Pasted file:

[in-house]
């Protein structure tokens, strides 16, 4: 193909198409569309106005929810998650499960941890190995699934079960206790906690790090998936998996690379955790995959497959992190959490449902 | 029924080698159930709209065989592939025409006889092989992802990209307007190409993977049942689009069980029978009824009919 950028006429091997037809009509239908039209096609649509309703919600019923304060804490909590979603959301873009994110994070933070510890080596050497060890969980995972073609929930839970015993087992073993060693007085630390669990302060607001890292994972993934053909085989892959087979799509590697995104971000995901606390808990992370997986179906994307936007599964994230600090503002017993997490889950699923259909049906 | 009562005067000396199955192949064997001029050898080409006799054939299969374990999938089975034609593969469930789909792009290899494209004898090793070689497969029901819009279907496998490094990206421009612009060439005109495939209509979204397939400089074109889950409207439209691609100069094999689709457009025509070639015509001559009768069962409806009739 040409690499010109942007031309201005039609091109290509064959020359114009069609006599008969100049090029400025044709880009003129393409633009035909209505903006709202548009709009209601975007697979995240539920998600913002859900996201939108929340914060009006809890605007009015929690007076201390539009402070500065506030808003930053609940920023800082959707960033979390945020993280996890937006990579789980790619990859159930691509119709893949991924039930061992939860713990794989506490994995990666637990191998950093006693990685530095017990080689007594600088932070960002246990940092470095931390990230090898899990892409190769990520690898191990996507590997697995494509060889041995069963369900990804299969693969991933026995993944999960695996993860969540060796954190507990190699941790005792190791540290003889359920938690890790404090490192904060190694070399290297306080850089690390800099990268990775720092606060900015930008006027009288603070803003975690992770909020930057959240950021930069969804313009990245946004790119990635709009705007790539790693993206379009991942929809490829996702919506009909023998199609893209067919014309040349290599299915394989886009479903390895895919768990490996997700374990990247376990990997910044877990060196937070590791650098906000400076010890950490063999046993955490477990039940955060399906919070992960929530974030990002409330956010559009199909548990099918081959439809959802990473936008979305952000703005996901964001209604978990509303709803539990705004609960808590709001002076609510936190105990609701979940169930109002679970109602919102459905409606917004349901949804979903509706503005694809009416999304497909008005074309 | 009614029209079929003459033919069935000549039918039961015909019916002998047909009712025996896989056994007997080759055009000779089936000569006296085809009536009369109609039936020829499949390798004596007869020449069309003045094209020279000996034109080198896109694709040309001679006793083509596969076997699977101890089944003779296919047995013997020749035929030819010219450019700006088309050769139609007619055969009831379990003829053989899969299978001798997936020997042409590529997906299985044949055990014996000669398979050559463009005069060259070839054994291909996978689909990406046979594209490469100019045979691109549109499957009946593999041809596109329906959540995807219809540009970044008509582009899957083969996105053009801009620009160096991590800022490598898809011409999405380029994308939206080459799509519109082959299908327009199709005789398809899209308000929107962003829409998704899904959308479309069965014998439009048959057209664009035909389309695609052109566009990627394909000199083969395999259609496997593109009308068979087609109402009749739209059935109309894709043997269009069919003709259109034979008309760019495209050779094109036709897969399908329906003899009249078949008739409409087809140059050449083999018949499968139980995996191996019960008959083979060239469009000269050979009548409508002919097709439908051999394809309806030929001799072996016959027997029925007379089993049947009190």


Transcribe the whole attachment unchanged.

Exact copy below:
[in-house]
């Protein structure tokens, strides 16, 4: 193909198409569309106005929810998650499960941890190995699934079960206790906690790090998936998996690379955790995959497959992190959490449902 | 029924080698159930709209065989592939025409006889092989992802990209307007190409993977049942689009069980029978009824009919 950028006429091997037809009509239908039209096609649509309703919600019923304060804490909590979603959301873009994110994070933070510890080596050497060890969980995972073609929930839970015993087992073993060693007085630390669990302060607001890292994972993934053909085989892959087979799509590697995104971000995901606390808990992370997986179906994307936007599964994230600090503002017993997490889950699923259909049906 | 009562005067000396199955192949064997001029050898080409006799054939299969374990999938089975034609593969469930789909792009290899494209004898090793070689497969029901819009279907496998490094990206421009612009060439005109495939209509979204397939400089074109889950409207439209691609100069094999689709457009025509070639015509001559009768069962409806009739 040409690499010109942007031309201005039609091109290509064959020359114009069609006599008969100049090029400025044709880009003129393409633009035909209505903006709202548009709009209601975007697979995240539920998600913002859900996201939108929340914060009006809890605007009015929690007076201390539009402070500065506030808003930053609940920023800082959707960033979390945020993280996890937006990579789980790619990859159930691509119709893949991924039930061992939860713990794989506490994995990666637990191998950093006693990685530095017990080689007594600088932070960002246990940092470095931390990230090898899990892409190769990520690898191990996507590997697995494509060889041995069963369900990804299969693969991933026995993944999960695996993860969540060796954190507990190699941790005792190791540290003889359920938690890790404090490192904060190694070399290297306080850089690390800099990268990775720092606060900015930008006027009288603070803003975690992770909020930057959240950021930069969804313009990245946004790119990635709009705007790539790693993206379009991942929809490829996702919506009909023998199609893209067919014309040349290599299915394989886009479903390895895919768990490996997700374990990247376990990997910044877990060196937070590791650098906000400076010890950490063999046993955490477990039940955060399906919070992960929530974030990002409330956010559009199909548990099918081959439809959802990473936008979305952000703005996901964001209604978990509303709803539990705004609960808590709001002076609510936190105990609701979940169930109002679970109602919102459905409606917004349901949804979903509706503005694809009416999304497909008005074309 | 009614029209079929003459033919069935000549039918039961015909019916002998047909009712025996896989056994007997080759055009000779089936000569006296085809009536009369109609039936020829499949390798004596007869020449069309003045094209020279000996034109080198896109694709040309001679006793083509596969076997699977101890089944003779296919047995013997020749035929030819010219450019700006088309050769139609007619055969009831379990003829053989899969299978001798997936020997042409590529997906299985044949055990014996000669398979050559463009005069060259070839054994291909996978689909990406046979594209490469100019045979691109549109499957009946593999041809596109329906959540995807219809540009970044008509582009899957083969996105053009801009620009160096991590800022490598898809011409999405380029994308939206080459799509519109082959299908327009199709005789398809899209308000929107962003829409998704899904959308479309069965014998439009048959057209664009035909389309695609052109566009990627394909000199083969395999259609496997593109009308068979087609109402009749739209059935109309894709043997269009069919003709259109034979008309760019495209050779094109036709897969399908329906003899009249078949008739409409087809140059050449083999018949499968139980995996191996019960008959083979060239469009000269050979009548409508002919097709439908051999394809309806030929001799072996016959027997029925007379089993049947009190």